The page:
Just curious. My wife recently moved here work from office to the upstairs bedroom temporarily where I have my stuff set up. I noticed lately a cliff drop ioff as soon as she puts the LED lamps on in the room and fires up her laptop and 2 monitors. Lamps and here are lcated about 10 feet from the antenna could her stuff cause that much of hit on planes seen.
Probably the LED bulbs - some are notorious for generating RF interference.
I have the same thing happen with a setup in our bedroom. When the TV is on the number of aircraft drops dramatically. It is just interference from the TV. LEDs and Laptops are also known to give off various amounts of interference.
You can clearly see when the TV was turned on in these graphs
Radio frequency interference (RFI) may not be at 1090 or 978 MHz, but reside elsewhere and be simply overloading the USB receiver. If you have a bandpass filter, e.g. the $15 FlightAware “Dual 978 MHz + 1090 MHz Band-Pass SMA Filter”, try placing it before your USB receiver. If you use an external preamp, place the filter before that, as it may be overloading.
If you use a FlightAware Pro Stick Plus with internal 1090 MHz SAW filter, note that the built-in preamp is located before the SAW filter, so it is susceptible to overload from a strong out-of-band signal.
By process of elimination you should be able to determine the offending device(s). RFI can be radiated from a device itself or be conducted through its cables, e.g. power, video, network, USB, etc. For conducted emissions, a filter or filters can be applied to the offending device cable(s). A good resource is http://www.arrl.org/radio-frequency-interference-rfi
Thanks for the detailed feedback I have the blue dongle from flightaware. Process of elimination put it at the laptop. LED bulbs had little impact but turned laptop and 2 monitors off and resumption of normal plane tracking. Thankfully she will be using that room for only 3 more weeks before moving abck to her old place downstairs.
Putting Ferrite cores on the USB and power leads may help.
Also putting the RPI and dongle in a metal case could also reduce the impact of noise.
If using thin coax then upgraded to one with better shielding may also help.
HDMI is a real killer of ADS-B reception, many badly shielded cables going around that produce broadband interference with plenty of signal strenght at 1090 MHz.
I interesting its HDMI from monitor to usb C port on laptop. Its amazing the steep cliff drop off tried adding a flight aware filter in front of the flightaware blue dongle original version no help. I use RG-6 quad shield cable
Im on the same floor on the loft but 10 feet farther away with 5 monitors and 2 laptops for my work from home space and have no issues hen my stuff is up and running.
So the shielding doesn’t matter if it couples into the antenna.
And a filter won’t matter either because the interference is present on the frequency you’re trying to receive.
Distance to the antenna will be a deciding factor.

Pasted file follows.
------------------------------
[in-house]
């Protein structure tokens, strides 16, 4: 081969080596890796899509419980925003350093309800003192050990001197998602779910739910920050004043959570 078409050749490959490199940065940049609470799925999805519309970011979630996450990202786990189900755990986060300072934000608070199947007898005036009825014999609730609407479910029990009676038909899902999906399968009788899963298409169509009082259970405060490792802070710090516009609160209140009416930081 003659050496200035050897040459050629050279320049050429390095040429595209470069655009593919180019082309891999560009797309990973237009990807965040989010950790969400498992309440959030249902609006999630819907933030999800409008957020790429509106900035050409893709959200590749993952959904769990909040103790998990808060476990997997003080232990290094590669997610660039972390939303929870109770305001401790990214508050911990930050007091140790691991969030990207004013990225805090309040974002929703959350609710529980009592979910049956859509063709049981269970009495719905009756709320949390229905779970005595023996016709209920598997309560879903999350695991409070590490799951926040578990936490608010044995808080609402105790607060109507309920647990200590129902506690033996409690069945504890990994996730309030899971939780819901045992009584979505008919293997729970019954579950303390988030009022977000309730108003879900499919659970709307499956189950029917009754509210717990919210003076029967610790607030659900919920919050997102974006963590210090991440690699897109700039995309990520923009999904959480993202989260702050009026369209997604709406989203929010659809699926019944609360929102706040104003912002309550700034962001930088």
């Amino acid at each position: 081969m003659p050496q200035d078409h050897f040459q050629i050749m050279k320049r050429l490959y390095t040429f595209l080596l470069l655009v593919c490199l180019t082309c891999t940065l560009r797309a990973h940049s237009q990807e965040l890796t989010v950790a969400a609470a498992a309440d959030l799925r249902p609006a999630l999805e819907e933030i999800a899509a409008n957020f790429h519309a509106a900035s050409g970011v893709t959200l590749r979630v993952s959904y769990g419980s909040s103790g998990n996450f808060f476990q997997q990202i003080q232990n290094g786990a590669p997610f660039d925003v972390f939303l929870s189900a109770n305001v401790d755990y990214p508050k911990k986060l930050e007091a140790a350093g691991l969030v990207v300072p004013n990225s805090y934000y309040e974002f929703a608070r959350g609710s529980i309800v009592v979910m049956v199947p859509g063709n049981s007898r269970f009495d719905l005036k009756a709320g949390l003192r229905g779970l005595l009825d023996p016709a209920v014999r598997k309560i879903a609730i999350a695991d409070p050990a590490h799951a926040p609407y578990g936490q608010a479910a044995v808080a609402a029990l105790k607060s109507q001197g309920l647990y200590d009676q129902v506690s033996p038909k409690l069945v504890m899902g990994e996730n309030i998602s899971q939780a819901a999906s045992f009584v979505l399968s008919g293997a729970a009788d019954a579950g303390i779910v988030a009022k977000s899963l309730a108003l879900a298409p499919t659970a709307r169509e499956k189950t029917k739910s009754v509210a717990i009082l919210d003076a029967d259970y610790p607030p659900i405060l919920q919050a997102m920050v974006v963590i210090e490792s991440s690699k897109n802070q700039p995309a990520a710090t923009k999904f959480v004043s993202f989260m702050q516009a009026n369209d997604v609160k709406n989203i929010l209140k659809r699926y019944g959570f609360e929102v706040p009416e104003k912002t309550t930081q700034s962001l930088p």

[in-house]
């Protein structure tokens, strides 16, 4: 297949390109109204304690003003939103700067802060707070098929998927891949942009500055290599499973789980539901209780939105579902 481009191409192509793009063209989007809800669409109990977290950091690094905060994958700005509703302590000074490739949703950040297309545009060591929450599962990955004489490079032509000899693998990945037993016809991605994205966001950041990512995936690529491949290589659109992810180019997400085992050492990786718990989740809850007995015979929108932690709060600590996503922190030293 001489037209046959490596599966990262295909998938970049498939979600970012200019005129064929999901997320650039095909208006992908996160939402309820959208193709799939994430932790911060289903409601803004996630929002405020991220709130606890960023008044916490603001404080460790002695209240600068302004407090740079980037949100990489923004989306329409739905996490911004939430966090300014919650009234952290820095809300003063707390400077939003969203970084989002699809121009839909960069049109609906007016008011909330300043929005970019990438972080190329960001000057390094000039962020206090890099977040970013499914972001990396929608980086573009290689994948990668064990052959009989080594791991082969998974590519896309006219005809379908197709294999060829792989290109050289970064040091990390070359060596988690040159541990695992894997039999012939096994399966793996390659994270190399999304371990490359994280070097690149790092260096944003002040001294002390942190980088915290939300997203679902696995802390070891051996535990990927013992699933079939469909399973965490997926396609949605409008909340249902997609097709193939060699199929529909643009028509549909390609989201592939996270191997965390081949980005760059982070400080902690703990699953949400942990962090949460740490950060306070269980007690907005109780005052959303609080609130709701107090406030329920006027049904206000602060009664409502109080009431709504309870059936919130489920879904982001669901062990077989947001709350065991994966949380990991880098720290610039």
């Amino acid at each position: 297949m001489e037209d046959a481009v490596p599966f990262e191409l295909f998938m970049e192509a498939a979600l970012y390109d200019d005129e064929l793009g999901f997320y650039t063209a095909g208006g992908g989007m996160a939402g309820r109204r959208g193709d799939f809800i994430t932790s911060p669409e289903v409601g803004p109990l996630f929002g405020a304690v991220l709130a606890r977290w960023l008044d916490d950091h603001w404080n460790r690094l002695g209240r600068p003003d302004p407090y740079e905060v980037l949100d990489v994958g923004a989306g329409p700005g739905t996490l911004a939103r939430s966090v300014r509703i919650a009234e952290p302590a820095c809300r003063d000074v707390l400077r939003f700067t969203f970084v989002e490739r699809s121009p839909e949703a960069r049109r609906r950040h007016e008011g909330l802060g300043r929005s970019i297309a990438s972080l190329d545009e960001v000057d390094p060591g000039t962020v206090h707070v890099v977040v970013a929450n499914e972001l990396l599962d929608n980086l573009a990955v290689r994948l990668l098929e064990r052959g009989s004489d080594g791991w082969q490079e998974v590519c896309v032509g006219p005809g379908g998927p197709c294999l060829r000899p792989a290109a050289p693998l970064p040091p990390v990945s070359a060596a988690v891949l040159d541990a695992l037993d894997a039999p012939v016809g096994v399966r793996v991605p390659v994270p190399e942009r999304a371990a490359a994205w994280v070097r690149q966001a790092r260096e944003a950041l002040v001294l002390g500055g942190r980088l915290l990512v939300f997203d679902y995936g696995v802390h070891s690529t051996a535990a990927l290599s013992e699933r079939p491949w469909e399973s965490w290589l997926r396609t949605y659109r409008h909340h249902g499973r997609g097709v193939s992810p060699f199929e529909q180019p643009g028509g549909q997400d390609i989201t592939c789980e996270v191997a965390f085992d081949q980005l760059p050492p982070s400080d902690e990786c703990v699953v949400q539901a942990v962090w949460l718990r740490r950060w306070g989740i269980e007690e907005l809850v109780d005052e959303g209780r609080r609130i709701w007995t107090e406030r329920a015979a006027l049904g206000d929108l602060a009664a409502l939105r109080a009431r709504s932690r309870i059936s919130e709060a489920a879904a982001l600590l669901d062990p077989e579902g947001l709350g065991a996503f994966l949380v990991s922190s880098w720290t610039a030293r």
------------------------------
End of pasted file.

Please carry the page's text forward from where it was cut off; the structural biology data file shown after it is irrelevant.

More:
So this could be either distance or just better HDMI cables.
(1) Determine the frequency & intensity of RF interference caused by interfering device. This can be speedily done by running following scan twice: once with device OFF, next with device ON.
This scan is wide band (24 Mhz ~ 1800 Mhz), but pretty fast, takes only five minutes.
(2) Add a FA Filter just before the ProStick Plus.
The popular dual band FA filter could be too broad (980MHz - 1150MHz) for this. A narrowband (15MHz) filter was able to reduce noise from my USB C-HDMI adapter by 6 dB (1090 MHz interference from HDMI adapter? - #8 by whacky).
This is not 15 MHz Bandwidth, it is 1090±15MHz i.e. total 30 MHz Bandwidth
What about the FA Dark Blue Filter, which has narrower band width 1090±10 MHz (1080MHz - 1100MHz)
Thanks for all the great ideas. I currently use the Blue Flightaware for the last couple of years and the orginal flightaware cyclyndrical 1090 mode S filter and that one does nothing. I havent installed that spektrum yet.
Installed spektrum and it finds but then gives error saying it cant iopen it
Not clear what the two “it” mean.
The software spektrum does not open, or spektrum opens but it cant open the dongle?
You are right I should have been clearer about ±15 MHz. (Its marking and marketing simply denote 15 MHz, which is allowable in some contexts but misleading in most.) I wish I came upon the ±10 MHz one. (Is there a US seller for that, too?) At similar insertion loss, the narrower bandpass should give better results.
I wish the FA Dark Blue Filter was available in the US. Buying from Pi Hut triples the cost when shipping is included.
You are right. This is one of the most common tricks used by sellers on ebay & amazon.
If you see the description, it just says 15Mhz, and not ±15MHz. However when one takes the trouble to scroll down all the way through long list of advertisements of similar products, at bottom he finds the correct details. Please see screenshots below